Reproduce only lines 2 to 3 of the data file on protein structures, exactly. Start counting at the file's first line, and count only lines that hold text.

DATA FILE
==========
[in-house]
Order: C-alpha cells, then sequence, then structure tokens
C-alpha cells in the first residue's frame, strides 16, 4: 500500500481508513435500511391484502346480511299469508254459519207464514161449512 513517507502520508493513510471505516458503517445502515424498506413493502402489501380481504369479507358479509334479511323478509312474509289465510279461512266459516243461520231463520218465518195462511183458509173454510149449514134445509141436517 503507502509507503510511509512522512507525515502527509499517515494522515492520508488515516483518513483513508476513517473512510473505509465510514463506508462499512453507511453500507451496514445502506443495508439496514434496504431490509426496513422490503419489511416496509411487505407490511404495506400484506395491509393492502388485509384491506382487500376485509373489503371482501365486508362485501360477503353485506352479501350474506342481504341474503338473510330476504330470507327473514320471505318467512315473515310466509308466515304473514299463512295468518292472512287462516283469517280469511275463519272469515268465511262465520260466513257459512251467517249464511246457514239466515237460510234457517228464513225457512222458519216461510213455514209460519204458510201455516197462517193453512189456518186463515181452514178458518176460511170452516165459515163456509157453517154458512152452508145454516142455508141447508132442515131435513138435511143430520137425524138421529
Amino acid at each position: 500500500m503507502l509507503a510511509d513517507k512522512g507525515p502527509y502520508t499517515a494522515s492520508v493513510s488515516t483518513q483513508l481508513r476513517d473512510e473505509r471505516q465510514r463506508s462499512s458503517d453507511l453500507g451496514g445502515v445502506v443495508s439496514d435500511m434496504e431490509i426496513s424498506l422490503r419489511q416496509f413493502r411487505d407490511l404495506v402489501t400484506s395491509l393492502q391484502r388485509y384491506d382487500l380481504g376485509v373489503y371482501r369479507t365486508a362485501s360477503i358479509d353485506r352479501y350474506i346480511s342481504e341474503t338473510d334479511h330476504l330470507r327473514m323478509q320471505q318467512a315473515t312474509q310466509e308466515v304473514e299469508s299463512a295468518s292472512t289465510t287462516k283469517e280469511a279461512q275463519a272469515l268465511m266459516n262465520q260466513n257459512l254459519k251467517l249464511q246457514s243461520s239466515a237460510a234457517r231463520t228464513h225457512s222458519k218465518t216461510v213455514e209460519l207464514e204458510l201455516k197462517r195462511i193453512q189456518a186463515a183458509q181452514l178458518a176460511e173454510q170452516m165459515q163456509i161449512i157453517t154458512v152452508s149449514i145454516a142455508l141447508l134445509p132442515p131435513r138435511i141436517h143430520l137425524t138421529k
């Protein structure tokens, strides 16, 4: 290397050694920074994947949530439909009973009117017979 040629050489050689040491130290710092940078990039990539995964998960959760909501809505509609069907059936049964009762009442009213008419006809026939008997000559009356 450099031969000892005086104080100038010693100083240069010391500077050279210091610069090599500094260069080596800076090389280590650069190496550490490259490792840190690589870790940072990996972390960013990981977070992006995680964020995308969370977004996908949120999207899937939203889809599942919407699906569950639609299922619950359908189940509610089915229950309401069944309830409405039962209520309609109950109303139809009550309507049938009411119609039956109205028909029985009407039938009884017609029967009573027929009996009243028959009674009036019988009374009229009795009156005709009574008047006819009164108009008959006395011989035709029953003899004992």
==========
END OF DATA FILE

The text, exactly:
Order: C-alpha cells, then sequence, then structure tokens
C-alpha cells in the first residue's frame, strides 16, 4: 500500500481508513435500511391484502346480511299469508254459519207464514161449512 513517507502520508493513510471505516458503517445502515424498506413493502402489501380481504369479507358479509334479511323478509312474509289465510279461512266459516243461520231463520218465518195462511183458509173454510149449514134445509141436517 503507502509507503510511509512522512507525515502527509499517515494522515492520508488515516483518513483513508476513517473512510473505509465510514463506508462499512453507511453500507451496514445502506443495508439496514434496504431490509426496513422490503419489511416496509411487505407490511404495506400484506395491509393492502388485509384491506382487500376485509373489503371482501365486508362485501360477503353485506352479501350474506342481504341474503338473510330476504330470507327473514320471505318467512315473515310466509308466515304473514299463512295468518292472512287462516283469517280469511275463519272469515268465511262465520260466513257459512251467517249464511246457514239466515237460510234457517228464513225457512222458519216461510213455514209460519204458510201455516197462517193453512189456518186463515181452514178458518176460511170452516165459515163456509157453517154458512152452508145454516142455508141447508132442515131435513138435511143430520137425524138421529